I hardily believe that there are better places to build an athletic field - in an area that will have less of an impact on nature and that is closer to neighborhoods to reduce traffic congestion.
A natural Shoreline Park is an important part of Bay Area living.
Posted by judielaine, a resident of the North Whisman neighborhood, on Nov 21, 2009 at 1:32 pm
I've treasured Shoreline Park as my "back yard" where endangered species and my neighbors, co-workers and my family can enjoy the wonderful California weather and the rich biodiversity of the area. It's wonderful that the burrowing owls can thrive so close to trails: they're happily sharing the ecosystem with us. Can't we find another place for athletic fields and continue to support breeding pairs of burrowing owls in our park? I don't think "City must choose between athletic fields or disappearing species" is an accurate representation: we can find other places for athletic fields and continue to enjoy the richness of the San Francisco Bay ecosystem.
Posted by Marc Fontana, a resident of the Shoreline West neighborhood, on Nov 21, 2009 at 2:27 pm
On a recent field trip with a De Anza student group to Byxbee Park in the Palo Alto Baylands we saw ZERO burrowing owls, in spite of all the efforts to provide habitat for them there. If a few pairs are living at Shoreline Park in Mt View, we MUST do everything we can to encourage them. Mitigation by providing space in Alameda county doesn't work. These Owls chose their own nesting sites. Surely there must be other choice for an athletic field - Don't spoil our sensitive shoreline park and SAVE the Burrowing Owls - PLEASE.
Posted by Allen Royer, a resident of another community, on Nov 21, 2009 at 2:31 pm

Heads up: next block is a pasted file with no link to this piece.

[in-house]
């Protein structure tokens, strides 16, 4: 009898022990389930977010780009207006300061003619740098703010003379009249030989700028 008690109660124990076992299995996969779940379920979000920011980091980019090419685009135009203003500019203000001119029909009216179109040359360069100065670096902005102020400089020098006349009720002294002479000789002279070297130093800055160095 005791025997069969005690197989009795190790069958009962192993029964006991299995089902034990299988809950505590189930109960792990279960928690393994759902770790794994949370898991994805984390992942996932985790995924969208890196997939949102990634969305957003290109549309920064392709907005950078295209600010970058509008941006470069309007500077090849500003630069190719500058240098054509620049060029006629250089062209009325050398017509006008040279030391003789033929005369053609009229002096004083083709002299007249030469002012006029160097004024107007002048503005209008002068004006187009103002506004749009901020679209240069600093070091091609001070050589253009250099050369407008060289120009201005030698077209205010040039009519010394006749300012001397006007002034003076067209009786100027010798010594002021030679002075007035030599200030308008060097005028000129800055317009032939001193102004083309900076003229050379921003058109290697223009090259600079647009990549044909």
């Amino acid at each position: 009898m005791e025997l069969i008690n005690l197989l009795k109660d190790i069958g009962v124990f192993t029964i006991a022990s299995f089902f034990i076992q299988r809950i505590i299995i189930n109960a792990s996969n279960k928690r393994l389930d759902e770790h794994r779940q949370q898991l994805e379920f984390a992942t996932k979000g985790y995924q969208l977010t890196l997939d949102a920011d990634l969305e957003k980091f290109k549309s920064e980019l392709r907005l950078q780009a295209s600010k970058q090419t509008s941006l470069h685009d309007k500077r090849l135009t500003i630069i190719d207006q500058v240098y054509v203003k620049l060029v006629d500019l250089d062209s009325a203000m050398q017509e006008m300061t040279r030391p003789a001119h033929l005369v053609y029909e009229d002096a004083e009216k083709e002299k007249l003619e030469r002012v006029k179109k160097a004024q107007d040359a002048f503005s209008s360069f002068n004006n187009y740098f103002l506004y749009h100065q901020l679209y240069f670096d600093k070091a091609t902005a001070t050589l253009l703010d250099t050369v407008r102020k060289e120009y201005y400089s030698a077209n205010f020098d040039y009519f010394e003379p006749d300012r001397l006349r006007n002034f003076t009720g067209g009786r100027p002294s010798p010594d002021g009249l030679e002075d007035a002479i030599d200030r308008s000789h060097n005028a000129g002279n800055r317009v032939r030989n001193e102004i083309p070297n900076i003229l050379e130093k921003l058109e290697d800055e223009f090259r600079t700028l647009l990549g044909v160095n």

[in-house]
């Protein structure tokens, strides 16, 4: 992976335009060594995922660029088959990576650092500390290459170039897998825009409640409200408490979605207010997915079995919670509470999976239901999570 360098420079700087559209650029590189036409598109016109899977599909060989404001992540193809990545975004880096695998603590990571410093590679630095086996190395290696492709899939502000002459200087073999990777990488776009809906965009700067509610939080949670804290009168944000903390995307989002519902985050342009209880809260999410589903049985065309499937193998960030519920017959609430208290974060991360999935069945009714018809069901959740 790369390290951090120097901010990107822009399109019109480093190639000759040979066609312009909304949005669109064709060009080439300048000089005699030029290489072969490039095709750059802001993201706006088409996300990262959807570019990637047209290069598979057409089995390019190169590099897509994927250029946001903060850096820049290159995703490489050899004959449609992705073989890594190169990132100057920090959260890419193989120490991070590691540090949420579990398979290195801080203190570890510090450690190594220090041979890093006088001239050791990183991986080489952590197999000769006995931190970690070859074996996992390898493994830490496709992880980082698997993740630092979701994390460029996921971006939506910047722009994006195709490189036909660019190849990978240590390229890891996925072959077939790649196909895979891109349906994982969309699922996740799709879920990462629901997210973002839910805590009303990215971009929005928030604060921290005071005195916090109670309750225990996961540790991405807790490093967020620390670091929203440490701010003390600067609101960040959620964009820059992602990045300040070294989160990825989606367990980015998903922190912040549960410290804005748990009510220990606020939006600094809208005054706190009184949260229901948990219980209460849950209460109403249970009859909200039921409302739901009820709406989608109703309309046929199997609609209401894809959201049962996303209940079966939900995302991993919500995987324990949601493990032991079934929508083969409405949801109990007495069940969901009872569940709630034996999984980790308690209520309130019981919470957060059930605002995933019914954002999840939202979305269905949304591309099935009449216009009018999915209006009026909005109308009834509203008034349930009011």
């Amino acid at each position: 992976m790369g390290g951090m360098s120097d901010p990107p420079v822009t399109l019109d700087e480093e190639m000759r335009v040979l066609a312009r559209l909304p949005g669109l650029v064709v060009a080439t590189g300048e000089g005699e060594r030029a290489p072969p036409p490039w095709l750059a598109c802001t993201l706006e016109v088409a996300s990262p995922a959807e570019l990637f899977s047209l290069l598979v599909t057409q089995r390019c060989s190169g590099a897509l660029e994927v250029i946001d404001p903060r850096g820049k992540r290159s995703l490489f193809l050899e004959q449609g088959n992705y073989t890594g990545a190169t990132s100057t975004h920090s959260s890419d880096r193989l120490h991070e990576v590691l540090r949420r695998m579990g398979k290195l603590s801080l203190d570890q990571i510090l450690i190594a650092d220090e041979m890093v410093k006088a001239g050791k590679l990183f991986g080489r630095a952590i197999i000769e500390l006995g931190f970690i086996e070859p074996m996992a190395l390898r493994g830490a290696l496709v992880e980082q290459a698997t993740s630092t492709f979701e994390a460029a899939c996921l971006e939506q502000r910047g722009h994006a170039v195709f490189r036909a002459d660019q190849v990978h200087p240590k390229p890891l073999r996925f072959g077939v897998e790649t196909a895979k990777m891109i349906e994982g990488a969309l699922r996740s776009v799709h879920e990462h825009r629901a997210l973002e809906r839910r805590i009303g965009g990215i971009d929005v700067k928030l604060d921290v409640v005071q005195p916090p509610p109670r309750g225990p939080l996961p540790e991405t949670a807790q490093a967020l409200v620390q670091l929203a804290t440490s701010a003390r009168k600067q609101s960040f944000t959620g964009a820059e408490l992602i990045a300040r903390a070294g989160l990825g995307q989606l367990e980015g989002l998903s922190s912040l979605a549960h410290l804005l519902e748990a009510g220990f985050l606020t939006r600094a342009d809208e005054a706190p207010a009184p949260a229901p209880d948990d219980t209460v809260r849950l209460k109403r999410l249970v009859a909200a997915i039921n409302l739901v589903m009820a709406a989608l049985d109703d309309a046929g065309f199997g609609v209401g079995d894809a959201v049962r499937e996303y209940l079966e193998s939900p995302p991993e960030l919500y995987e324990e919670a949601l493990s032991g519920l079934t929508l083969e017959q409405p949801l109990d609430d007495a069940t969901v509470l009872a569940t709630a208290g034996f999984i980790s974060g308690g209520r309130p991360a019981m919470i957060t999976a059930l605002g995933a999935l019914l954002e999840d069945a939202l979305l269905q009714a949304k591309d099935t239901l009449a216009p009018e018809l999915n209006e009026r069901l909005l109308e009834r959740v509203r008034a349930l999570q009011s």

I have walked around Charleston Slough, Palo Alto Baylands, and Shoreline for over thirty years. I always look forward to seeing Burrowing Owls. I no longer see them at the Baylands or on the levee between Adobe Creek and Charleston Slough. I enjoy seeing them at Shoreline Park. I also used to see Burrowing Owls at the Sunnyvale softball complex. I have seen only one owl around there recently. For some people I walk with, the local owls are the first live wild owls they have ever seen. It is great to see their excitement. They don't seem as excited about another ballfield. Nor am I. Please continue to preserve habitat for Burrowing Owls.-Allen Royer-San Jose
Posted by Daniel Foor, a resident of the The Crossings neighborhood, on Nov 21, 2009 at 2:40 pm
As a long-time Mountain View resident and frequent visitor at Mt View/Shoreline Park the possibility that the City would not prioritize habit there for a threatened species is beyond me. Please consider that a commitment to biodiversity might actually mean committing to habitat preservation rather than making sports fields *and* that many, if not most, humans in the community prefer this.
Don't let the well-being of the owls be hijacked by private or specialized interests!
Posted by Esperanza Sanz, a resident of the North Whisman neighborhood, on Nov 21, 2009 at 3:10 pm
Preserving the little burrowing owls today will help conserving the biodiversity in Mountain View tomorrow. They take burrows from ground squirrels. They are predators of other small mammals and birds. They are prey for northern harriers. They are carrion for turkey vulture.
Residents in Mountain View don't realize how rich that ecosystem in Shoreline is and how much we can learn from it.
When developing an area, we need to take into account every single species you find. If you remove one from the food web, this web will collapse... and we are in that web, even though, most of the people tend to think, that we as human beings are superior, and we do not belong to the environment.